Author’s note: Throwback Thursday, July 2015! I wrote this review back in 1994 when pioneer North American skier Dolores LaChapelle was still living. While doing ski history research I’d had a few enjoyable conversations with her on the phone, and shared dinner once at a friend’s house. To put it mildly, Dolores was outspoken and her writing reflects her personality. I still remember her at dinner, ranting about religion with nary a care about who she might have been offending. I was thinking at the time that a bit of tact might have been appropriate — yet smiling to myself thinking creatives (e.g., writers, artists) should always be allowed some leeway as we charge them with being interesting and challenging. That was Doris, a “wild woman” in the best sense of the phrase.
Dolores (Doris) LaChapelle doesn’t pull any punches in her book, Deep Powder Snow. If you telemark, you won’t like what she says about you. If you ride a snowmobile, you are evil. If you’re Catholic, you won’t like her take on your religion. Yet somehow, though having been both in the telemark position and on a snowmobile, and even attended Mass on occasion, I rose above my sinful nature and enjoyed what Dolores has to say.
In a nutshell, LaChapelle shares her initiation and subsequent religion of powder skiing.
It goes something like this. Back in the golden age of western U.S. skiing, when guys with names like Alf, Sverre, and Cormier were the bronzed snow gods who showed Americans how-tu-duuu-ittt, Lachapelle learns a turn called the single dipsy. Her technique of making tightly linked powder turns was a precursor to the technique employed by many of today’s powder skiers (as of 2015 wide, rockered and shaped skis have evolved technique that’s smoother and less oriented to producing turns than the style of powder skiing Doris writes about, but these foundational techniques are still part of skiing to one extent or another depending on style.)
And turn she did. Through years with Utah’s legendary snow (early Alta tales), Aspen’s founding 10th Mountain Troopers, and points in between, LaChapelle literally becomes one with the earth by letting “snow and gravity together” turn her skis. In the process, she becomes one of the West’s most prolific and best known powder skiers, and develops a radical personal philosophy that meshes tightly with the Deep Ecology movement.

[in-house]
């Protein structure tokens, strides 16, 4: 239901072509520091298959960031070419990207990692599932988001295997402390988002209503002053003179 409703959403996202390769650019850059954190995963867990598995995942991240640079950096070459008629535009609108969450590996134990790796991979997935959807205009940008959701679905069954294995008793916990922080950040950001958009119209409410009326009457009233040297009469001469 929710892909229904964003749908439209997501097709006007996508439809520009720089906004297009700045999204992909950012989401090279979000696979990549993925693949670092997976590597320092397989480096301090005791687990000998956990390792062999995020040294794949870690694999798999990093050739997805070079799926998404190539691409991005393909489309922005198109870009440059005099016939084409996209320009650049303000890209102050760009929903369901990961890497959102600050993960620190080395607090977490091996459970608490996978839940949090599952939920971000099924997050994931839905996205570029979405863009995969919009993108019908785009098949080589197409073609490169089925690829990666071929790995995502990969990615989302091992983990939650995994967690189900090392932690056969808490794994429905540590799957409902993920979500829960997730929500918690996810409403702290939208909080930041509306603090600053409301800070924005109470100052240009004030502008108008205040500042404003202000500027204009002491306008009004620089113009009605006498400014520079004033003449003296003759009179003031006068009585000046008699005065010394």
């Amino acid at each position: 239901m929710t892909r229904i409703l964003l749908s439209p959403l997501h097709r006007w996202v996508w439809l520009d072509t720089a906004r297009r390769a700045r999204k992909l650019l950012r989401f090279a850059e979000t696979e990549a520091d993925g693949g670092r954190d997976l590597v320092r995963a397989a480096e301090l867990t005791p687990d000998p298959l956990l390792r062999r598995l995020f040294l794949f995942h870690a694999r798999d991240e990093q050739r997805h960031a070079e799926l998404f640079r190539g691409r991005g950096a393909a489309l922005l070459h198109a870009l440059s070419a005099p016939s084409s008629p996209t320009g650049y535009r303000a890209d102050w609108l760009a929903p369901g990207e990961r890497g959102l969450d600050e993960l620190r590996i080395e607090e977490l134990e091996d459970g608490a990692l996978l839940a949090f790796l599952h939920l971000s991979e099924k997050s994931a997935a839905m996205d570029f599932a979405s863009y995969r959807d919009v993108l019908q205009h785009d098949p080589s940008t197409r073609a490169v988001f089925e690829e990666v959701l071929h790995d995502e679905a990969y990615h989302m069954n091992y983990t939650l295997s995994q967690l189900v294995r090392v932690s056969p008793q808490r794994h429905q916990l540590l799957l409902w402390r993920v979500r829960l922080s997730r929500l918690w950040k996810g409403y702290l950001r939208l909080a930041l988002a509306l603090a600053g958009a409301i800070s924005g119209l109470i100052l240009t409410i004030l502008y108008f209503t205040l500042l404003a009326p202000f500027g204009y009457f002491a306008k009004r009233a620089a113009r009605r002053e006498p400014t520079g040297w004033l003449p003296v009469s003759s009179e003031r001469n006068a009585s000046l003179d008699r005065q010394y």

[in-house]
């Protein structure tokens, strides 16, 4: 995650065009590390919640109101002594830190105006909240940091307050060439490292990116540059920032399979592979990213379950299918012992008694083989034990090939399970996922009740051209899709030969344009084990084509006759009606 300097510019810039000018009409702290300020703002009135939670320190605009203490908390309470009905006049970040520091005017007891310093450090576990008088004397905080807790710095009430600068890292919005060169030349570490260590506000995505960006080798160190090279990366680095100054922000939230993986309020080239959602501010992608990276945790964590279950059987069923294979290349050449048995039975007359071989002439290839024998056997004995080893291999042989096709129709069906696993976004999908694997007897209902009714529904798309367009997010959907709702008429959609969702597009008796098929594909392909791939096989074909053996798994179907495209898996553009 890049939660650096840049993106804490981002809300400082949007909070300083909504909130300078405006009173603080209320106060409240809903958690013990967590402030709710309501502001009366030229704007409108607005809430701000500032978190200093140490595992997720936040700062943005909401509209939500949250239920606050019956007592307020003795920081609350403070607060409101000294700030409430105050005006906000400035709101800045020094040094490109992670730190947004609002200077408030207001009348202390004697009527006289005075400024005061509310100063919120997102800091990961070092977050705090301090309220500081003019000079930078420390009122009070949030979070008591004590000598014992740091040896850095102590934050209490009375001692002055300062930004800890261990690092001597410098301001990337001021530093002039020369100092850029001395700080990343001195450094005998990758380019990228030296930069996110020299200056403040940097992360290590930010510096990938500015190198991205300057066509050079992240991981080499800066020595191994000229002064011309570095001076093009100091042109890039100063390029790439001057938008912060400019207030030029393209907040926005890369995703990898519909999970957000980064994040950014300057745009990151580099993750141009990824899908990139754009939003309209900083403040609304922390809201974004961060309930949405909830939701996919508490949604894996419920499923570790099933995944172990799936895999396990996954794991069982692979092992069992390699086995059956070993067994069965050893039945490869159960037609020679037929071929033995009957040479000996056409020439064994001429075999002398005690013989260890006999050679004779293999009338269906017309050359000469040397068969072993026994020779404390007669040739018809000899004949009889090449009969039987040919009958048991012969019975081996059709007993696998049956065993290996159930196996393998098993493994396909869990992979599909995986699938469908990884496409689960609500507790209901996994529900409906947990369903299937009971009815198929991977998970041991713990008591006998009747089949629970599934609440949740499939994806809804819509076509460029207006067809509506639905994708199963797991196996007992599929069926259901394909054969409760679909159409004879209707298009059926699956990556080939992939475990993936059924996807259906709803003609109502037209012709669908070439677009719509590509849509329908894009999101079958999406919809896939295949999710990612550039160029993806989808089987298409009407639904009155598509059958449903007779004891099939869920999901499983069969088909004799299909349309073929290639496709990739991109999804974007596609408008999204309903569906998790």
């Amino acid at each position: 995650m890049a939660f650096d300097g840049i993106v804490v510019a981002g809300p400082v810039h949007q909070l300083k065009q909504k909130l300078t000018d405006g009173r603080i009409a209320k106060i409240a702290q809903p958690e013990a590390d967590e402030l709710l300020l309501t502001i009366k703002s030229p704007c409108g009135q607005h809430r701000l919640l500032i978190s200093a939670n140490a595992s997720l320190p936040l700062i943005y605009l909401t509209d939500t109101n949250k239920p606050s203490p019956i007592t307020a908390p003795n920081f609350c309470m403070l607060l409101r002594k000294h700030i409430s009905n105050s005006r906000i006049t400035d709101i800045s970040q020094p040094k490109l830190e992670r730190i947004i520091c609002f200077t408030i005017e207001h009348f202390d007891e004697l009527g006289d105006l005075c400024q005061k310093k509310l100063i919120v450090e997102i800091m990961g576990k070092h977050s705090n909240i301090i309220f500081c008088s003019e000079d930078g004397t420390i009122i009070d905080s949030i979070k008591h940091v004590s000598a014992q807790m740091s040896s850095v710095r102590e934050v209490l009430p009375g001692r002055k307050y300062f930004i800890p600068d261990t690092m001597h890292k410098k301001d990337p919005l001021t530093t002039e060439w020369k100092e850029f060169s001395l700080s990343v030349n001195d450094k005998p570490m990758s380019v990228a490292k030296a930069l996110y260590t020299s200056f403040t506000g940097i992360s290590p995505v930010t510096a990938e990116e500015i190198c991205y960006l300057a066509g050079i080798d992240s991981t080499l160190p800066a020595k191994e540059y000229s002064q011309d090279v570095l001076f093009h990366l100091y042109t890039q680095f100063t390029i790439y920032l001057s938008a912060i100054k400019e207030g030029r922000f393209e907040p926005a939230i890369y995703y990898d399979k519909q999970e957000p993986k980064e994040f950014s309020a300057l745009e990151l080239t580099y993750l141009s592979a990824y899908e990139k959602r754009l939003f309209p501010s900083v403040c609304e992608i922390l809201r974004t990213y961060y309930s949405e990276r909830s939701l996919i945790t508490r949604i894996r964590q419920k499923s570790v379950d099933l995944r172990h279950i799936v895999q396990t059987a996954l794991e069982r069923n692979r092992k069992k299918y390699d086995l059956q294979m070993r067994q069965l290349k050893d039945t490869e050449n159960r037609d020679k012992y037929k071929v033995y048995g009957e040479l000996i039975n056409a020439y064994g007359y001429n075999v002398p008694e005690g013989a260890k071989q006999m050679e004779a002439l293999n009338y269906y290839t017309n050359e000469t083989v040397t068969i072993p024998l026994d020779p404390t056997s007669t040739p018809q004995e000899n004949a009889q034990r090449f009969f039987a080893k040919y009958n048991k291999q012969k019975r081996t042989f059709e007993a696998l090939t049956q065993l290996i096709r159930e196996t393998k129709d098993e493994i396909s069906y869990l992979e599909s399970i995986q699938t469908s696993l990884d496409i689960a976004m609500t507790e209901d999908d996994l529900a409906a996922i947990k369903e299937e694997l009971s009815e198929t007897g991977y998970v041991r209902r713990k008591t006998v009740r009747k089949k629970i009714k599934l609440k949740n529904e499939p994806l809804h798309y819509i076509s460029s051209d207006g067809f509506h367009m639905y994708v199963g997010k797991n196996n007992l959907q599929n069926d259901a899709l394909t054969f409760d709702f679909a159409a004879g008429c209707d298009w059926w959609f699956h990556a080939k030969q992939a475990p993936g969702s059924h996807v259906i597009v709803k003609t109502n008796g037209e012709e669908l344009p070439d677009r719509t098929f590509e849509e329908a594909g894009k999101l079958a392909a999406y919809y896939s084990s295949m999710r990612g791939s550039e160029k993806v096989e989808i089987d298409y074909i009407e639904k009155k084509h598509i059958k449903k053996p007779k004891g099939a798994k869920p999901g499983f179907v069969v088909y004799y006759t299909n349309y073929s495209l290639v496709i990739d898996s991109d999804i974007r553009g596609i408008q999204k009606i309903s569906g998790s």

Deep Ecology holds (in short) that if humans blend with the earth, all our political and environmental problems will be solved. LaChapelle’s uses skiing to explain, “There is no longer an I and snow and mountain, but a continuous flowing interaction. I cannot tell where my actions end and the snow takes over…That’s deep ecology!” Using her experiences of mountain living and powder skiing, LaChapelle leads us through the development of her beliefs. She quotes from Alan Watts, and at length from philosopher Martin Heidegger, a German savant who skied with his students to teach them his ideas.
For me the book operated on two levels. I could cruise and enjoy LaChapelle’s account of how American skiing grew up — while I schussed over the more obtuse philosophical paragraphs. Or, I’d cut my pace in half, and linger over her ideas of earth, man and skis. In the end, I read the book twice.
In case you’re wondering about the new age part, as in “but what does this do to help me find my car keys?” Doris does get slapped a few times. Her marriage to Ed LaChapelle doesn’t work, and she gets badly injured in an avalanche. Thus, her book has a more earthy feel than others of this philosophical genre, which sometimes wax over realities of life as a human being in the material world. Rest assured, Doris doesn’t just get caught in a slide. Instead, she wakes up in a body cast, then weaves her avalanche accident into her struggle with marriage, sexuality and religion.
Powder skiing is a potent experience. Social groups are built around it, and it is a big part of many a personal philosophy. Indeed, snow has been one of the prime forces along my spiritual path. Here is one powder pilgrim who put it in writing — who wants to share it with you. You may not agree with everything Doris LaChapelle says, but her words come from her heart, and they’re not sanitized by the scourge of political correctness. If powder snow has ever been part of your life, I urge you to give this book a few turns on the couch.